I have to find a better way (lyn)

Sore throat made worse by knocking on 115 doors today, resulting in 19 census interviews.  Totally exhausted after 10 hours of doing this. No time for lunch.  Sushi dinner was my reward.   

Saturday, May 22, 2010

sticking my neck out (m)

New England championships today for crew.  My husband drops me off at the entrance to the regatta, laden with a large box of 36 sandwiches, a huge tote bag with my camera and oversized lens, and a beach chair.  He went to park the car.

I looked like a sherpa with all the crap I was carrying.  Passing me along the promenade were women sporting lovely hats like Princess Diana used to wear at the Ascot Race...large brims, flowers.  Because I was unceremoniously dumped along the sidewalk, I left the car without my cell phone.  I had no idea where our school's tent was.  I walked half a mile left and then turned around and walked 3/4 mile right until I found the other parents.  By then, I thought I was having heatstroke.

One of the skating mothers who lives in the area stopped by to watch the race.  When I stood to say goodbye to her afterwards, she looked at me and said " look so good.  Wow."  Up until that point, I was eyeing the chocolate chip cookies on the table under the tent, but that little bit of positive reinforcement was all I needed to get my focus back.  Amazing how that works.

A few minutes after that, one of the mothers from school came up to thank me for taking her son home the other night.  I've only met her once before but she said, "I love your whole outfit...everything."  I didn't even remember what I had on until I looked v-neck t shirt, black capris, long coral beads.  Nothing special.  My husband said maybe it was her way of thanking me for letting her go home to her incontinent mother "just in time" as she said.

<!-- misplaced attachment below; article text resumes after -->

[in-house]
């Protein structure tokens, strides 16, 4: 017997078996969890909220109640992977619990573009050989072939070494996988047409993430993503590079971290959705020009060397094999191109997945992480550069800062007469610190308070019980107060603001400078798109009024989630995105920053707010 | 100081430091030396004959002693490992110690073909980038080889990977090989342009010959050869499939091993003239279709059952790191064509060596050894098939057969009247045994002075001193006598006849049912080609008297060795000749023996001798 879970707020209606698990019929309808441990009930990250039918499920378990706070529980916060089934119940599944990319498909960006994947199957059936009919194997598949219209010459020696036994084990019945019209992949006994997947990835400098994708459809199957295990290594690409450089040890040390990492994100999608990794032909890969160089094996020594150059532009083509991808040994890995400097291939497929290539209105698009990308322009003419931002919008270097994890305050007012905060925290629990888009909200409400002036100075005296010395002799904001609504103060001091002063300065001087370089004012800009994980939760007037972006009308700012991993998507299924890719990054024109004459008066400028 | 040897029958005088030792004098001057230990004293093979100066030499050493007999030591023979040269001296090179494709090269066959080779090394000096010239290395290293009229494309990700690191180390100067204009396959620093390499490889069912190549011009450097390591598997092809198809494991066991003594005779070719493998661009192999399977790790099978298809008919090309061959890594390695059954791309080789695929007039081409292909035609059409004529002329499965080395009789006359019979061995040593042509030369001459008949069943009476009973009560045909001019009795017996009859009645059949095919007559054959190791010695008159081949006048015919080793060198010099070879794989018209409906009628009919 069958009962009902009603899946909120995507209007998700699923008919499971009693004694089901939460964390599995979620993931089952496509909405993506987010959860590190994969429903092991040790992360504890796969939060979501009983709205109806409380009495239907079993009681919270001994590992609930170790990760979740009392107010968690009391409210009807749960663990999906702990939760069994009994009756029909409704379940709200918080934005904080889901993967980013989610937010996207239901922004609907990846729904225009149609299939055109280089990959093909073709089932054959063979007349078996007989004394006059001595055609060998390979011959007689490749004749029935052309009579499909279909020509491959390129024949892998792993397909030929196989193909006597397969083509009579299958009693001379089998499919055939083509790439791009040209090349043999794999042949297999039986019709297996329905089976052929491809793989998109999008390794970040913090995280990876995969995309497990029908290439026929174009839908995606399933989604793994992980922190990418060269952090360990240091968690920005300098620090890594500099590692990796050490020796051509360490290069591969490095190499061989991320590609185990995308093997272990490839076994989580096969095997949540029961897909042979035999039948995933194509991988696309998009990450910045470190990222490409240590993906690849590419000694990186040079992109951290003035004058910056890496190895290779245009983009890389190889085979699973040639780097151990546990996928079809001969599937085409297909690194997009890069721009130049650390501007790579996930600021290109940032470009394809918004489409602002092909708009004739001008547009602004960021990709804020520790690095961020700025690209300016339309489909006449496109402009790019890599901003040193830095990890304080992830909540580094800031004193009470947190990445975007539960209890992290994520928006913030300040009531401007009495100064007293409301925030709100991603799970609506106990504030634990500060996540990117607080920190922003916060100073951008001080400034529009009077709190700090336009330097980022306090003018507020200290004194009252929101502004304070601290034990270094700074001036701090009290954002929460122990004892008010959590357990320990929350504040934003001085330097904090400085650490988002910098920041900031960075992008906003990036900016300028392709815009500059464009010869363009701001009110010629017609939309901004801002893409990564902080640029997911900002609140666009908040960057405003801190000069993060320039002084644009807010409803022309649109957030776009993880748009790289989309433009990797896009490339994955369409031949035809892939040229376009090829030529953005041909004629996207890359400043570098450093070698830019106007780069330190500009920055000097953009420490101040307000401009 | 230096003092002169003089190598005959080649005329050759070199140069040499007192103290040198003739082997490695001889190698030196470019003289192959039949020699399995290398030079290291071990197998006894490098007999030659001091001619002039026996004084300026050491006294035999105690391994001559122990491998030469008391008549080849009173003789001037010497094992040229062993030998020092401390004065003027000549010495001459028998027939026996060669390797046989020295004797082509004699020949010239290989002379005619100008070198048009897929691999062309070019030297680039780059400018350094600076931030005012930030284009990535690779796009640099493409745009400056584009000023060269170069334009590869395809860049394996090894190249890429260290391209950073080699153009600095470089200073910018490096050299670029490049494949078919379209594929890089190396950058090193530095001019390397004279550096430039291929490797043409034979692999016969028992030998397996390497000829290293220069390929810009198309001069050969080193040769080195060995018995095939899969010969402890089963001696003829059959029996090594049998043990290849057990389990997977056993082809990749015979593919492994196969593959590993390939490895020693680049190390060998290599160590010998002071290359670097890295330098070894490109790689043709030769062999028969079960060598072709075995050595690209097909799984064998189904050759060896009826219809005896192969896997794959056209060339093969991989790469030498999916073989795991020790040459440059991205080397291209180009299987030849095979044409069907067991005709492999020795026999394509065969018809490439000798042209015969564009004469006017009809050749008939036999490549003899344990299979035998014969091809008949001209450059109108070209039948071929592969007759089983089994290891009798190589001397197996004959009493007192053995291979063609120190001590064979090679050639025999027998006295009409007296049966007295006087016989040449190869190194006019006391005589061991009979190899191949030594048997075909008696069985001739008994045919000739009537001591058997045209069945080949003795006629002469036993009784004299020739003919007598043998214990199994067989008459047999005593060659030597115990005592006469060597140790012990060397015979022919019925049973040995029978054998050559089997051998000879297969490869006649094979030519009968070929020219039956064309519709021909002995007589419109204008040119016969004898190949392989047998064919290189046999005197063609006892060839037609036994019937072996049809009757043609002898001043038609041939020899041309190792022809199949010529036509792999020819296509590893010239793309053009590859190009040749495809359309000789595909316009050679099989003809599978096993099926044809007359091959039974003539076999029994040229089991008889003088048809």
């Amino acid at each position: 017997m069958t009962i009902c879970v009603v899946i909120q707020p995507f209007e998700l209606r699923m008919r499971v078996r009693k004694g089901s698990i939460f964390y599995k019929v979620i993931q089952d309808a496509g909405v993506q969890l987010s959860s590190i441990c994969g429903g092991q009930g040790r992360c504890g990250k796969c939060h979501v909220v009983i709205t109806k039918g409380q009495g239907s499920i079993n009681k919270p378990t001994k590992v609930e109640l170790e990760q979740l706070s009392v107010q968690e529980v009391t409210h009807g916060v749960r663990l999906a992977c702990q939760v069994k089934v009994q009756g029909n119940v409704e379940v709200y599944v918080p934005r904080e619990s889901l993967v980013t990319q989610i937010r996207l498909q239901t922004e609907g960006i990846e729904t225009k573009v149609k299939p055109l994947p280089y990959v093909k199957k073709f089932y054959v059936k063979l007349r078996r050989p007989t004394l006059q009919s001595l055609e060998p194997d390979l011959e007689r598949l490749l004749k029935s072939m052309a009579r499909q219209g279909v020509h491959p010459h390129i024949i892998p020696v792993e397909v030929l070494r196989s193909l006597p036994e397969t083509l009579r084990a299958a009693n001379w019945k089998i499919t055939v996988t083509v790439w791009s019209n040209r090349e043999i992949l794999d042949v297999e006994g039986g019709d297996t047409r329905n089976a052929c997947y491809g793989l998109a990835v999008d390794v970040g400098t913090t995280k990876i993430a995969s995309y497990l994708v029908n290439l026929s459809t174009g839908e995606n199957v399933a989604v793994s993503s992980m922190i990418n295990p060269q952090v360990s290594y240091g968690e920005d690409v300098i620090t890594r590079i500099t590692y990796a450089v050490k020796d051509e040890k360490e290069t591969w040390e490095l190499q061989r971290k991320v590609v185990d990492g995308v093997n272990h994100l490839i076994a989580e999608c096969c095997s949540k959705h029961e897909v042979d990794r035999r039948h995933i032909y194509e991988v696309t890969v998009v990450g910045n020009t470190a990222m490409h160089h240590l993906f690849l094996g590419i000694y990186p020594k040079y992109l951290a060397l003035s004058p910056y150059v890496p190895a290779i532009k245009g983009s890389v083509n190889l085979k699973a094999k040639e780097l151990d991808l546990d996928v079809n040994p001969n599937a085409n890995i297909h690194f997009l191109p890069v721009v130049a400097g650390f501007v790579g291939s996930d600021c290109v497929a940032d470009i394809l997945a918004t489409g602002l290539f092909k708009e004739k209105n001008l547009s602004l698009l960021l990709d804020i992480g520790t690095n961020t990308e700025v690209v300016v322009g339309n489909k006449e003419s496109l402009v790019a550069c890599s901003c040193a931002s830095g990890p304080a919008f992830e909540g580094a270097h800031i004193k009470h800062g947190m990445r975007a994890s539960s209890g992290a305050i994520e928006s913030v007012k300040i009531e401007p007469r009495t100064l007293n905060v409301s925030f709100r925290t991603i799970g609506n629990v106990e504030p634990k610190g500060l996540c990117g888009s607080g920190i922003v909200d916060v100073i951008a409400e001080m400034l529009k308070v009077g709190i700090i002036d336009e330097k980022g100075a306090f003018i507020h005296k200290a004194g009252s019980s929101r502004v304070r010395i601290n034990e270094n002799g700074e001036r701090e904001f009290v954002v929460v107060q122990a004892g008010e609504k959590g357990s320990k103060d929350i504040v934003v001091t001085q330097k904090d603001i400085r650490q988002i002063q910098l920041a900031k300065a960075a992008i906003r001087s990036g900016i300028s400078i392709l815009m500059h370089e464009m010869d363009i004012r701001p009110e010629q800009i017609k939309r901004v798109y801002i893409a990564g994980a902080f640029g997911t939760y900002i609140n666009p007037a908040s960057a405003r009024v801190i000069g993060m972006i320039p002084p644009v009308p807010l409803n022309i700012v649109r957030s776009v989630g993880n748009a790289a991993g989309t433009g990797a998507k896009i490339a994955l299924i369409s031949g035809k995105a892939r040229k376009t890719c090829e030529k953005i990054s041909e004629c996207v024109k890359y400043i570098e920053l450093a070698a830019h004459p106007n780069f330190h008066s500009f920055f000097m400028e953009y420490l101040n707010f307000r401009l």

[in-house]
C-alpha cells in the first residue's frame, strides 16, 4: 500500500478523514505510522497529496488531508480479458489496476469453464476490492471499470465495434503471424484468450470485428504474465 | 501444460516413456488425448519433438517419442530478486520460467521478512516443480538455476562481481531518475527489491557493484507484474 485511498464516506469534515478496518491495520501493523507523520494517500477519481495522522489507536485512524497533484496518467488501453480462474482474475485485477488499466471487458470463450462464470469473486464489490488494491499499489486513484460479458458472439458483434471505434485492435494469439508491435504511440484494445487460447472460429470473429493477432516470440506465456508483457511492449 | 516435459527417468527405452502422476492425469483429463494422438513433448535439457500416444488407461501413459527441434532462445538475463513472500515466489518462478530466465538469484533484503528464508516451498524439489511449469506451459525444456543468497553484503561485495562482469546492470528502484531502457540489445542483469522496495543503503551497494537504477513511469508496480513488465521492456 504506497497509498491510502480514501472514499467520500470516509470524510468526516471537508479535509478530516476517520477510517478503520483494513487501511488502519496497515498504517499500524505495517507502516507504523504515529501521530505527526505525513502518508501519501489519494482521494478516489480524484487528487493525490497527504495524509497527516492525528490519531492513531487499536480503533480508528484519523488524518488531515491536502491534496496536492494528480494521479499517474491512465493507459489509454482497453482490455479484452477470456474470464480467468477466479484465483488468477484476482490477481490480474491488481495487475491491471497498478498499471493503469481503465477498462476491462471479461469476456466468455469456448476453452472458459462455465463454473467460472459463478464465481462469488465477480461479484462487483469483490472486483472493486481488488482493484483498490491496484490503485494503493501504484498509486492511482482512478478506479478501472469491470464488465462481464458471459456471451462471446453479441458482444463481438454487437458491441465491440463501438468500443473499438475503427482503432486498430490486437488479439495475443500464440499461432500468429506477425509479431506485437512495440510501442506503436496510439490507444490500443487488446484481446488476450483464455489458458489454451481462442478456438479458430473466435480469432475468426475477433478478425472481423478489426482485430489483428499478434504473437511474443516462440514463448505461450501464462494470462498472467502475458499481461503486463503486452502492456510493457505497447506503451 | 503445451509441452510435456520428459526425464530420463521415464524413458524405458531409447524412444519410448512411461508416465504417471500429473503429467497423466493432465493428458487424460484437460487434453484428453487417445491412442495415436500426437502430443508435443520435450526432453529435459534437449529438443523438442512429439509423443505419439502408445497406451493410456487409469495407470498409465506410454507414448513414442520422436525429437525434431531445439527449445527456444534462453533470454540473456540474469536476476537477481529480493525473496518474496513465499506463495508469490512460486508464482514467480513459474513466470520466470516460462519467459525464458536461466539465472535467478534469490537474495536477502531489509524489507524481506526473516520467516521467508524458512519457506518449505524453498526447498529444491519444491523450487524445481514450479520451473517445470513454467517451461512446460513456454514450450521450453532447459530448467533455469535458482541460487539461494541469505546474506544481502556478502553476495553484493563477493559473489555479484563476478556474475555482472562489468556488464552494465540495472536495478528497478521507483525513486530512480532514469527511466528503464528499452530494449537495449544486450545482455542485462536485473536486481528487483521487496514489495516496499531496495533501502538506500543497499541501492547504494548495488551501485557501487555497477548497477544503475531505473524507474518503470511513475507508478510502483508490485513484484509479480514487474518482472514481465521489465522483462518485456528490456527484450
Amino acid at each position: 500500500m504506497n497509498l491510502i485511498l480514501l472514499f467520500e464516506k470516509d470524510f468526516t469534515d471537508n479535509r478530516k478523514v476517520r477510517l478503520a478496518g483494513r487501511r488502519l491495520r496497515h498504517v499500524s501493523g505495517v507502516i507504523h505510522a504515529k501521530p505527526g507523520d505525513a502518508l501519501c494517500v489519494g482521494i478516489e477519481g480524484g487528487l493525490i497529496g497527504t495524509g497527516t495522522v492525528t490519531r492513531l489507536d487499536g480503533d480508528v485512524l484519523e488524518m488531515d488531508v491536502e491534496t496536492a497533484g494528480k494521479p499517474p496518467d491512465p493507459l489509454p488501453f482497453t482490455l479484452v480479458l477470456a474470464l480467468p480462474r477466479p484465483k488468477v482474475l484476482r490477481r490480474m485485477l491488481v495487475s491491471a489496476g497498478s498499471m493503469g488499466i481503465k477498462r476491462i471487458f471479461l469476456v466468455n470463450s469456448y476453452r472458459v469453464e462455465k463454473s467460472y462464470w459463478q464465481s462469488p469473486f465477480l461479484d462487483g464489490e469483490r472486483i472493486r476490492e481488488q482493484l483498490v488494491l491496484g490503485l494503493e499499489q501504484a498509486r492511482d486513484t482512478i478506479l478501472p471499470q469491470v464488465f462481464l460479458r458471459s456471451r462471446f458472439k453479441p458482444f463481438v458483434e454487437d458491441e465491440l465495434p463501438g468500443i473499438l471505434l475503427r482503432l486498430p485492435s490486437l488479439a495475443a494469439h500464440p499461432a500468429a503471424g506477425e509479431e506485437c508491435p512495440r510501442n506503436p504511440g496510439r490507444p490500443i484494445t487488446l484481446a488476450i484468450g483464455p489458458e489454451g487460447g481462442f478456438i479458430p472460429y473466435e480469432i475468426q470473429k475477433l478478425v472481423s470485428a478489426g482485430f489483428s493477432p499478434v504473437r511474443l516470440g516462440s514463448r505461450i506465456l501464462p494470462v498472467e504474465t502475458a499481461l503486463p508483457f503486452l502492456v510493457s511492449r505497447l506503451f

We had a 3-hour gap before the final races and my husband wanted to look for a new car.  He's finally getting rid of his two-seater convertible.  We went to a dealership owned by another skater's family and checked out some sedans and larger convertibles.  The wife was there and looked at me and said. "your face looks entirely another person's."  I told my husband: she didn't say whether she liked this face better than the old face.  He looked at me and shook his head.

Finally, we got back to the races.  Every major New England prep school was represented there.  I saw a tent for Groton at the same time as I heard someone yell, "It's the C's!"  I look up and a good friend and her husband were waving to us.  Their daughter goes to Groton and their son went to high school with Sam and is in college with him as well.  The husband and I went to college together.  Abby introduced us.  The husband is from a very distinguished family (his great-grandfather founded Groton) and the wife is a New York sophisticate.  She hugged me, pushed me away and said " can really see how much weight you've lost."  Really? I said, fishing for more compliments.  You know, this will teach me a lesson about being greedy.  When someone says "you look great, you've lost weight, etc." just take the compliment and run.  No, I needed to hear more.  Here's what I got:

" can see your neck now."

two dysfunctional families (lyn)

Mary (from Chicago) is back in town.  She is such an easy, comfortable friend.

Last night we saw a play downtown (the one I never made it to last week) called Family Week.  It started with promise but ended badly.  The mother is cold and heartbroken (her 16 year old son was senselessly murdered). She has been in some kind of rehabilitation place for the past year, and her self-absorbed family has come to visit.  It is a downer of a play.  Nothing good or happy happens. 

My cold was overpowering me, so it was an early night.